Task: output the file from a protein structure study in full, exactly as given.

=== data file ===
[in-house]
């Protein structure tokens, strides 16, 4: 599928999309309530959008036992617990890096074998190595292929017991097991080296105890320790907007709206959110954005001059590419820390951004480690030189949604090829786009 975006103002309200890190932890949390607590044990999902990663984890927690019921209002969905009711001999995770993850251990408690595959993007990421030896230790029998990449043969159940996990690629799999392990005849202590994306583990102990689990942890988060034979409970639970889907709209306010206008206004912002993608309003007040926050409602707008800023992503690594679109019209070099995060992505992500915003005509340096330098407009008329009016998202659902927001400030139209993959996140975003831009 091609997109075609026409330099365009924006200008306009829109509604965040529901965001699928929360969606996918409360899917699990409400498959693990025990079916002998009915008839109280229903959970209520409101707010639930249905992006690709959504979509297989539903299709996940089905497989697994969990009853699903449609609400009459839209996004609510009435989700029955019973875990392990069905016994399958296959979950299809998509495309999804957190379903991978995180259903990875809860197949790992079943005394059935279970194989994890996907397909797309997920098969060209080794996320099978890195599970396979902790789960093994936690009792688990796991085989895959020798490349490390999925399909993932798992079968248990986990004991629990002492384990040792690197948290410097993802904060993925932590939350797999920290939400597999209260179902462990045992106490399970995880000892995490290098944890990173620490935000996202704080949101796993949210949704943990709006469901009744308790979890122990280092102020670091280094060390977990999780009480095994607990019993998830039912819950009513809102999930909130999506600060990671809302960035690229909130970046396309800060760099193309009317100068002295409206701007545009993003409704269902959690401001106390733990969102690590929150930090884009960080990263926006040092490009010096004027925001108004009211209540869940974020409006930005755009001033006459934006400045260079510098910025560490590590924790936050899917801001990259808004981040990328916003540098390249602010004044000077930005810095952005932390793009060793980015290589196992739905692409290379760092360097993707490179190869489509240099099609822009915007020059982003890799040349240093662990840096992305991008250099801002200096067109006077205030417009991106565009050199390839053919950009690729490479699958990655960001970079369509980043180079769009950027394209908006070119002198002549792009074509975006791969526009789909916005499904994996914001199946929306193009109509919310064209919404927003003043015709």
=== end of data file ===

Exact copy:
[in-house]
């Protein structure tokens, strides 16, 4: 599928999309309530959008036992617990890096074998190595292929017991097991080296105890320790907007709206959110954005001059590419820390951004480690030189949604090829786009 975006103002309200890190932890949390607590044990999902990663984890927690019921209002969905009711001999995770993850251990408690595959993007990421030896230790029998990449043969159940996990690629799999392990005849202590994306583990102990689990942890988060034979409970639970889907709209306010206008206004912002993608309003007040926050409602707008800023992503690594679109019209070099995060992505992500915003005509340096330098407009008329009016998202659902927001400030139209993959996140975003831009 091609997109075609026409330099365009924006200008306009829109509604965040529901965001699928929360969606996918409360899917699990409400498959693990025990079916002998009915008839109280229903959970209520409101707010639930249905992006690709959504979509297989539903299709996940089905497989697994969990009853699903449609609400009459839209996004609510009435989700029955019973875990392990069905016994399958296959979950299809998509495309999804957190379903991978995180259903990875809860197949790992079943005394059935279970194989994890996907397909797309997920098969060209080794996320099978890195599970396979902790789960093994936690009792688990796991085989895959020798490349490390999925399909993932798992079968248990986990004991629990002492384990040792690197948290410097993802904060993925932590939350797999920290939400597999209260179902462990045992106490399970995880000892995490290098944890990173620490935000996202704080949101796993949210949704943990709006469901009744308790979890122990280092102020670091280094060390977990999780009480095994607990019993998830039912819950009513809102999930909130999506600060990671809302960035690229909130970046396309800060760099193309009317100068002295409206701007545009993003409704269902959690401001106390733990969102690590929150930090884009960080990263926006040092490009010096004027925001108004009211209540869940974020409006930005755009001033006459934006400045260079510098910025560490590590924790936050899917801001990259808004981040990328916003540098390249602010004044000077930005810095952005932390793009060793980015290589196992739905692409290379760092360097993707490179190869489509240099099609822009915007020059982003890799040349240093662990840096992305991008250099801002200096067109006077205030417009991106565009050199390839053919950009690729490479699958990655960001970079369509980043180079769009950027394209908006070119002198002549792009074509975006791969526009789909916005499904994996914001199946929306193009109509919310064209919404927003003043015709």